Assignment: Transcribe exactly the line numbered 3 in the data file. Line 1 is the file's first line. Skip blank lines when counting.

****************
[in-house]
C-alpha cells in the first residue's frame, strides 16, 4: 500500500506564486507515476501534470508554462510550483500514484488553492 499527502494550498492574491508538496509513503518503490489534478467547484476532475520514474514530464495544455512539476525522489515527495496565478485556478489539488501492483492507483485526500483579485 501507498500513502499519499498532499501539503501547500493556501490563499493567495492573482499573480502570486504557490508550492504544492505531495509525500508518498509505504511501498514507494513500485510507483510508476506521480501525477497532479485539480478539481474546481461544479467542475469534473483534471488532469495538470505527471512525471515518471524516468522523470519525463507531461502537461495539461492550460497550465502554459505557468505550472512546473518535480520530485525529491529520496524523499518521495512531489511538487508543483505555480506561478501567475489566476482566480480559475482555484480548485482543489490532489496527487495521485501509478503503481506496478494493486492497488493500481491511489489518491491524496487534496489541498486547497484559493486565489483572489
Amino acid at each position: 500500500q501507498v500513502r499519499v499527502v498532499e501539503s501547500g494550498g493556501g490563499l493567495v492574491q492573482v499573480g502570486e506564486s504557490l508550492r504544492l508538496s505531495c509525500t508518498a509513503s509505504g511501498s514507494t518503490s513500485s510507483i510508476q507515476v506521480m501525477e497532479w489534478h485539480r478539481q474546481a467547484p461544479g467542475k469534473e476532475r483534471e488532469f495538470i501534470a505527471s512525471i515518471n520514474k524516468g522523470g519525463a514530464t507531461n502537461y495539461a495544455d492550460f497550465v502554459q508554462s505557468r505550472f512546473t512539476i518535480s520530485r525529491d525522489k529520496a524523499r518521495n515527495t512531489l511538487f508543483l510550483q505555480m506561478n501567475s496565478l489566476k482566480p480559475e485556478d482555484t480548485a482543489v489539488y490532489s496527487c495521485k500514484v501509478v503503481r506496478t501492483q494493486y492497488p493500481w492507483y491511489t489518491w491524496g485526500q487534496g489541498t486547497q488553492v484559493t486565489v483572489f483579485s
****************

Amino acid at each position: 500500500q501507498v500513502r499519499v499527502v498532499e501539503s501547500g494550498g493556501g490563499l493567495v492574491q492573482v499573480g502570486e506564486s504557490l508550492r504544492l508538496s505531495c509525500t508518498a509513503s509505504g511501498s514507494t518503490s513500485s510507483i510508476q507515476v506521480m501525477e497532479w489534478h485539480r478539481q474546481a467547484p461544479g467542475k469534473e476532475r483534471e488532469f495538470i501534470a505527471s512525471i515518471n520514474k524516468g522523470g519525463a514530464t507531461n502537461y495539461a495544455d492550460f497550465v502554459q508554462s505557468r505550472f512546473t512539476i518535480s520530485r525529491d525522489k529520496a524523499r518521495n515527495t512531489l511538487f508543483l510550483q505555480m506561478n501567475s496565478l489566476k482566480p480559475e485556478d482555484t480548485a482543489v489539488y490532489s496527487c495521485k500514484v501509478v503503481r506496478t501492483q494493486y492497488p493500481w492507483y491511489t489518491w491524496g485526500q487534496g489541498t486547497q488553492v484559493t486565489v483572489f483579485s